The heroines of Klein’s novels almost always have sex and almost always don’t die. They get pregnant sometimes, but not as a cautionary tale. Some who get pregnant get abortions, and others don’t. In “Pratfalls,” a novella featured in Love and Other Euphemisms (1972), a young woman divorces her husband and enrolls in clown school. When Rachel gets pregnant despite her tipped uterus, she is encouraged to get an abortion because of the stigma surrounding unwed mothers, but she decides against it. In order to make it clear that her decision to have the babies (they end up being twins, of course) has nothing to do with fear of abortion, she asserts delightfully, “I would have an abortion every day in the week… I believe women should have the right to strangle their newborn babies with their bare hands if they feel like it.” She’s not sure who the twins’ father is, but one of the possible fathers is Black and the others are white. At the hospital, when her Black ex-husband asks on the phone “what color” the children are so he can find out whether he’s the father, Rachel wants to mess with him and says “Gee, Edward. I’d send you a swatch, but they’re a little young for skin grafting.” The story ends soon after, but her lighthearted sense of humor suggests that Rachel will end up OK, tipped uterus and single status notwithstanding.

American Dreams (1987), one of the last books Klein published before her passing, follows four characters from their college graduation to middle age. The comedy in this novel isn’t as natural as in Klein’s other novels. The jokes seem out of place next to a scene where an Ashkenazi Jewish immigrant parent says to her child, “If you knew what we know, you wouldn’t want to get out of bed in the morning” and where one of the main characters ends up getting murdered. The twisted humor of this novel is captured when one of the main characters has finally found an editor to publish his short story: “‘You have captured all the sordidness and anomie of city life,’ the editor writes. The writer is confused: “he sent the sordid one somewhere else!” Despite the trauma present in the novel, and despite the fact that life doesn’t turn out like any of the characters expect it to, the characters mostly end up OK—a gay man who used to be suicidal now lives more-or-less happily with his partner in Paris, and a man and woman who divorced both find love again. But the tone of the novel is sad, and the humor forced. How could Norma Klein, the queen of witty banter, write something so sad?

But then again, maybe that’s what Klein’s humor was for all along. Without it, Rusty may not have been able to stomach the creepy comments she got from men, and Rachel might have surrendered to the idea that she couldn’t have kids out of wedlock. And even if they were still able to do what they wanted, they might not have been able to do it as joyfully without their humor. So, how can one be a woman in a world where it’s practically impossible? Nobody knows. But Klein shows that whatever path a woman does take, she’s going to need a sense of humor, even if and perhaps especially if she’s forcing it. And she wants us to believe that everything’s going to be OK—that we won’t be punished for our curiosity, though it might change us for the better.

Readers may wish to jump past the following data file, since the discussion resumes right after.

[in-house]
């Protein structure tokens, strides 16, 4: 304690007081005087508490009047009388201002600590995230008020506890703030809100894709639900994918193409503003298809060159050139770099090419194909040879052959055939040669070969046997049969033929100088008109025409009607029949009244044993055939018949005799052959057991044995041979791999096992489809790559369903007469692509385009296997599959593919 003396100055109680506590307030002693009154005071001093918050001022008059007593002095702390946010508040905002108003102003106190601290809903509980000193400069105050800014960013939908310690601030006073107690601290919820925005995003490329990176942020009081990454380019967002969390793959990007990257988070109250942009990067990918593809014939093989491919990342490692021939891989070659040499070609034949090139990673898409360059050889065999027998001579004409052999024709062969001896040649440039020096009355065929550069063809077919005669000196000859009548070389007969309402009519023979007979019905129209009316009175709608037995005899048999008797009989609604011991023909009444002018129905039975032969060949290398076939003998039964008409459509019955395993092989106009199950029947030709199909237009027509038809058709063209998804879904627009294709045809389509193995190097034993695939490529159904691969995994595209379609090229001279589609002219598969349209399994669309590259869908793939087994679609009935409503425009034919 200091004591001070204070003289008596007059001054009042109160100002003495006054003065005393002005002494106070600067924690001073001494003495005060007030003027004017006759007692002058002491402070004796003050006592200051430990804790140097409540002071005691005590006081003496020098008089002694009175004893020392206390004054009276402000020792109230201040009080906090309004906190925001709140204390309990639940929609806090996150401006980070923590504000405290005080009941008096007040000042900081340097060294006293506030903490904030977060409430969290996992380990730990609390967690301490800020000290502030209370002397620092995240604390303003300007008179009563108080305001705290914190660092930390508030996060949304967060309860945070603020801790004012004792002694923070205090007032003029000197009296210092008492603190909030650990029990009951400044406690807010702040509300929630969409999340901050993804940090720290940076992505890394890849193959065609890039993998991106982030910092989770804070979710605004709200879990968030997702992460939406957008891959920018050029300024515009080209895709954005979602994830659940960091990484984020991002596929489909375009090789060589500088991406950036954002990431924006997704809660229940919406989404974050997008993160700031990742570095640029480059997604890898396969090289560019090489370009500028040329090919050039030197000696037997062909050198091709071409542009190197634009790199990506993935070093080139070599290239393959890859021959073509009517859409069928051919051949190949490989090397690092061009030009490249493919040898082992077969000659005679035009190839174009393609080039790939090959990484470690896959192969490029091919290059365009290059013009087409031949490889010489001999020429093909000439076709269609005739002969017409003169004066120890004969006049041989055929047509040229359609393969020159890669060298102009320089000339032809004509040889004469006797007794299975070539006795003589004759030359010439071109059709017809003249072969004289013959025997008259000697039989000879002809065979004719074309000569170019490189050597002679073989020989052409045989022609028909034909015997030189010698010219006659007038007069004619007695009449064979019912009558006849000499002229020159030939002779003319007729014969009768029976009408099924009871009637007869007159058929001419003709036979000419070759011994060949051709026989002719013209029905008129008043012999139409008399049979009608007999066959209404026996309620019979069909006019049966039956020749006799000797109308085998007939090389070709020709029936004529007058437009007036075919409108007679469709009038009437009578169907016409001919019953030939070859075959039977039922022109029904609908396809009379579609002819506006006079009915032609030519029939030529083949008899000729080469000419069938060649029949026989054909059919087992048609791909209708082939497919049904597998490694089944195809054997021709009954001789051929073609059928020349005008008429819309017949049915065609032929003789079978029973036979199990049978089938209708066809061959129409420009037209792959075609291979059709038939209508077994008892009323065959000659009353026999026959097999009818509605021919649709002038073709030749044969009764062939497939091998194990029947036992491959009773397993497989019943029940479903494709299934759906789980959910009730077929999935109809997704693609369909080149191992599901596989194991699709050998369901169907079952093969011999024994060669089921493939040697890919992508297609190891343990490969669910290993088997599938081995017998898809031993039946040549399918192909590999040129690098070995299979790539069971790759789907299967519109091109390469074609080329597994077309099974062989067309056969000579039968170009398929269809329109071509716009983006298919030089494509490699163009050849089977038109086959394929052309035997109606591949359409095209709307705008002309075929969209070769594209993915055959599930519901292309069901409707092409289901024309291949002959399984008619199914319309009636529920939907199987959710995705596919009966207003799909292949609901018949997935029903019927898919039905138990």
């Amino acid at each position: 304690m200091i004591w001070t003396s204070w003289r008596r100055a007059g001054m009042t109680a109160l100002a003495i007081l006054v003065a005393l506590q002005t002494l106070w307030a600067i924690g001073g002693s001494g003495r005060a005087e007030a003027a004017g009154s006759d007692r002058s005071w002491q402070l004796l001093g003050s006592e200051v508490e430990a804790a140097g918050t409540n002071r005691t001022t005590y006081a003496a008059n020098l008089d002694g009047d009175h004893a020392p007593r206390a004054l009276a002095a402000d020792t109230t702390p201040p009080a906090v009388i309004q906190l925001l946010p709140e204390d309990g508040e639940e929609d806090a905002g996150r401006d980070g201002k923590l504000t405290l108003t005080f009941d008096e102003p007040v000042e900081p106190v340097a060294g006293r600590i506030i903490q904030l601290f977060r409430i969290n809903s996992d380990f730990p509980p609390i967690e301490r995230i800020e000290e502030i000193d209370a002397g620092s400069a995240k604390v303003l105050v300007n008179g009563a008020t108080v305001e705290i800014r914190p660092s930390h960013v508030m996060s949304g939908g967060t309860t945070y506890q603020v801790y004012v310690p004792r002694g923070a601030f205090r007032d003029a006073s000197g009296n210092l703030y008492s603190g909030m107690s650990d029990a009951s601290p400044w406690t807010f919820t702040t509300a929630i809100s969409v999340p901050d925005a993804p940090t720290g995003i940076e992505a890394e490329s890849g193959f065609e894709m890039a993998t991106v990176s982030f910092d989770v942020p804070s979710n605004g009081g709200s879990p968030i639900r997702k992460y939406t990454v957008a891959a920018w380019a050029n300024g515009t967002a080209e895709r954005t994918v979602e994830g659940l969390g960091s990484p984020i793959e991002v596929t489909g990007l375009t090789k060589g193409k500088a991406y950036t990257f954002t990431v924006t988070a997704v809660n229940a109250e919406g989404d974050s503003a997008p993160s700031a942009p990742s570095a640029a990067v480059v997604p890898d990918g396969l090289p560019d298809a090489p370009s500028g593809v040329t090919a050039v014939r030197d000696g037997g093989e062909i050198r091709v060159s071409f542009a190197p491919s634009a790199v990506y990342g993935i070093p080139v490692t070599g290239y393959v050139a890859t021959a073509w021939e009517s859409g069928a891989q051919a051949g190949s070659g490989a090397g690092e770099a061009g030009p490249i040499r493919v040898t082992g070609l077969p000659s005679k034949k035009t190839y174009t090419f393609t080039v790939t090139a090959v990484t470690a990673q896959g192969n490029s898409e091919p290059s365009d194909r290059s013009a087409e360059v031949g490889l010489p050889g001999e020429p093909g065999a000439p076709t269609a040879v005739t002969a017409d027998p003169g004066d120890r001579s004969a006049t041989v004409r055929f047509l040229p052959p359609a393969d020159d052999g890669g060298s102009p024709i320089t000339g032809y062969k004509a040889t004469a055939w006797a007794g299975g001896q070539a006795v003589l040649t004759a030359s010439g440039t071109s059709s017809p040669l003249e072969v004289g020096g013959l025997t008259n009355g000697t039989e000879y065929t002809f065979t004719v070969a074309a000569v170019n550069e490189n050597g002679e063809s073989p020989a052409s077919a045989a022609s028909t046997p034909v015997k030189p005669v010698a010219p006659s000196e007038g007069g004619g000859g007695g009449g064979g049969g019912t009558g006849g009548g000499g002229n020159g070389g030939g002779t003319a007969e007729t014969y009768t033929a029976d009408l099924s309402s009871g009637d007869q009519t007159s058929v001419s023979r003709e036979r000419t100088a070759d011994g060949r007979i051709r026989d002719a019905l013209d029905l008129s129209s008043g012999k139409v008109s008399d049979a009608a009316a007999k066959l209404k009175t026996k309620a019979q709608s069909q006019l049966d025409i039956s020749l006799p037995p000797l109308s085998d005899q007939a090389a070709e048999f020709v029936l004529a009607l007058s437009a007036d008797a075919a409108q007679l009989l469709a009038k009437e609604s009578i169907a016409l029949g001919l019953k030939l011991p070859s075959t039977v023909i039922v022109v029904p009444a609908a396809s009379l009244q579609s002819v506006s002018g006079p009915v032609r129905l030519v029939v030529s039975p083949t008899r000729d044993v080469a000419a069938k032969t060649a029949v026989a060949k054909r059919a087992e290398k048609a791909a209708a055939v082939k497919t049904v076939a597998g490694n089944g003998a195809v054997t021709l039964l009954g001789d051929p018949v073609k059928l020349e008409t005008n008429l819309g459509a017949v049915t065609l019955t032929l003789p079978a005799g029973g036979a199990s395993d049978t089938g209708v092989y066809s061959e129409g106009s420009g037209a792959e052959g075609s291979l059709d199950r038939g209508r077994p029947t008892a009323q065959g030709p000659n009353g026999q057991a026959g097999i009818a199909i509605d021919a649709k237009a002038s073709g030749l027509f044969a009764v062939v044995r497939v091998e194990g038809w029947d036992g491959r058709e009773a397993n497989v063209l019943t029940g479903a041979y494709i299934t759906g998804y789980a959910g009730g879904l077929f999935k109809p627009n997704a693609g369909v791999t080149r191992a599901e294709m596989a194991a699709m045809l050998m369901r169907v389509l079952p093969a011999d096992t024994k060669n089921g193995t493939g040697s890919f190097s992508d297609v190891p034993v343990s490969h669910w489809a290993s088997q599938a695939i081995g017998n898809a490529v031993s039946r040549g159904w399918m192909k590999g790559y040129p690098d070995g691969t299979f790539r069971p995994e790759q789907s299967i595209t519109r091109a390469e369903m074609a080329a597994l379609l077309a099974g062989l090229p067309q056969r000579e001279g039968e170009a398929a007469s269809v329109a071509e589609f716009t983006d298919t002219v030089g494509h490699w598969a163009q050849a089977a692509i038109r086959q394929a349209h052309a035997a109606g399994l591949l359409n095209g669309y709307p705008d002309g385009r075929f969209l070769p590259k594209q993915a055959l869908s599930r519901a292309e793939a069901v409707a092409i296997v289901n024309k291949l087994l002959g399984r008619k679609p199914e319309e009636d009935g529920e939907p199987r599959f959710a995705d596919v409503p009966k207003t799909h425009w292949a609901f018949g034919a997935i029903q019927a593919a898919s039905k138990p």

Lauren Hakimi is a student at CUNY Hunter College, where she studies history
and English literature.

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January 26, 2021 by

A Comedian’s Memoir that Delivers the Laughs

I recently decided to take a break from my fourth rewatch of Rachel Bloom’s CW musical dramedy Crazy Ex Girlfriend to read her new memoir, I Want to be Where the Normal People Are. Boy am I glad I did. Mark Twain famously said, “Comedy is tragedy plus time.” For Bloom, comedy is tragedy plus time-travel plus an original musical that crams the narrative arc of
your life into ten pages.

The book includes interactive sections like “Pull Down Your Pants and Let’s Compare Traumas” as well as Harry Potter fan fiction and excerpts of erotic poetry from her childhood journal. A personal favorite of mine was her middle school op-ed entitled “Inside Jokes Can Leave Many Outside,” which details the potentially detrimental effects of “this unavoidable part of our teen culture.”

In addition to being hilarious, Bloom is frank and insightful when reflecting on her adolescence, toxic relationships, and mental health. She describes her OCD in a way that was both fiercely resonant and fiercely funny. Though Bloom talks about feeling less alone when Crazy Ex Girlfriend fans sing along to her more vulnerable lyrics from the show, I was the one who felt less alone when reading this book. I recognized myself in the angst of her journal excerpts, and the deliciously earnest op-ed recalls many a self-righteous internal monologue of my own.

Bloom’s honesty is key to her comedy. She pulls no punches and spares the reader no details, from her adolescent masturbation habits to pictures of the imprints the shapewear she wore to different award shows left on her skin. In addition to being laugh-out-loud funny, these reflections add a radical feminist twist to the comic memoir genre. There’s also something inexplicably Jewish about the way Bloom shares her bathroom habits and her disdain for Spanx.

Of course, Bloom needed no help writing this book. Her comedic writing skills are on display throughout her series and musical sketches. But Bloom’s book does have ghost writers of sorts— the earlier versions of herself. Through journal excerpts, old poems, and op-eds, she shows readers the different young Rachels who taught each other to build the comedy mastermind that we currently know and love.

Abigail Fisher is a sophomore at Wesleyan University and a Lilith intern.